With Apologies to Nathan Fillion

Filed under:Reviews,Television — posted by Anwyn on April 15, 2007 @ 11:17 pm

I didn’t expect much out of Drive, the new Nathan Fillion-led, Tim Minear-written/produced “drama” on Fox. The premise–a secret, illegal, cross-country race, as the cast of tonight’s premiere kept reminding us in those exact words–seemed weak and the previews were not promising. Unfortunately my suppositions were correct. Though I love me some Fillion, he alone can’t rescue the show from insipid, repetitive dialogue, a sinister but meaningless premise, and weak costars.

Briefly, the main characters are all in the race for a reason–Tully (Fillion) because the race’s backers have kidnapped his wife, his partner because they kidnapped her when she was a child and she watched as her parents’ car, racing to reach her, was forced off the road and over the edge of a ravine, killing them both. Others’ reasons have yet to be revealed, but Tim Minear, sick imagination that he is, saw fit to include the one thing that turns me off any show faster than anything else: endangerment of an infant. We know that “Wendy Patrakas’s” husband was abusing her and that she escaped into the race, leaving her newborn in a safe-haven care facility. But previews for coming episodes show that somebody, one presumes the abusive husband, is zeroing in on the safehouse to get to the baby. My first thought is not that the race backers will do anything to help Wendy save her child. I could be wrong, but I don’t think I can tolerate the show long enough to find out.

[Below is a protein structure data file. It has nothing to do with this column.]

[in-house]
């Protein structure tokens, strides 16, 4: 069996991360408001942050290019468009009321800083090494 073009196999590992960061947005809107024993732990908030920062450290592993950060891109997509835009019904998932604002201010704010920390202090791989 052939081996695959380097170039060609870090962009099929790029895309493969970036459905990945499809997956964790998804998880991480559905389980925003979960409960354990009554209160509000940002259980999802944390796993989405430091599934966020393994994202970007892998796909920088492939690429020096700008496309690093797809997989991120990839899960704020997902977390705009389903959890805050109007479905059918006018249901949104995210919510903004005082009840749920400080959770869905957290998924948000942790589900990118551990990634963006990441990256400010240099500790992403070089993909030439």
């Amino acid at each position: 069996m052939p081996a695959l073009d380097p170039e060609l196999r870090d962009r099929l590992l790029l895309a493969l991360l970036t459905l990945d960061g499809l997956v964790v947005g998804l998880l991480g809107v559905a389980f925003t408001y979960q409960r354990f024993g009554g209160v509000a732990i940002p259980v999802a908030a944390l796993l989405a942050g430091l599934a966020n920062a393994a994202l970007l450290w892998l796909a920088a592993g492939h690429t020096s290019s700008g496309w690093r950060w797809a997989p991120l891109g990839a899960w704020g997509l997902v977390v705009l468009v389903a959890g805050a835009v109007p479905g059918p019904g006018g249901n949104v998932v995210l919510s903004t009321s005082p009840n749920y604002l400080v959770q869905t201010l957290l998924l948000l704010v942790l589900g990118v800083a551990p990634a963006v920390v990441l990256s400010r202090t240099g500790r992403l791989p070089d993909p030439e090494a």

Like reviewers have said of Studio 60, which by the way looks to have held its last after-party at this point, it’s just too hard to accept the premise as seriously as its characters do. Like most of the TV audience seems not to care if a comedy sketch show gets produced properly, I can’t make myself care about the race as such–it produces instead only a healthy portion of, ahem, road rage at the kidnapping of Tully’s wife and the endangering of Patrakas’s baby. Not to mention the killing of “Corinna’s” parents. Though there are a few indicators–a few–that the race backers have some humanity about them, still, they are putting the “contestants” through a rat race of their choosing. One supposes that we will eventually see that these people might have something up their sleeves that makes them worthy of being “punished” in this matter, a la Lost, but unlike that erstwhile trial/judgment drama, the show’s already made me angry enough not to care about the ultimate ends and altogether disinterested enough not to bother finding out for sure.

In a nutshell, if a show makes it that difficult to see how they’re going to make sense of it all, and that boring along the way (we really need four or five scenes per hour of the cars zipping in and out of traffic as they try to outdo each other?), it won’t be long before a lot of the audience stops trying. Even dedicated Firefly fans like me.

Minear as a writer really seems to have something of a split personality. I’ve seen him put together a really incredible show, and I’ve seen him put together some junk. Come on, Minear, where’s the guy who wrote “Out of Gas”? Get him back, fast. Because, with apologies likewise to Adam Baldwin, the guy who brought us The Inside never did it for me either.

image: detail of installation by Bronwyn Lace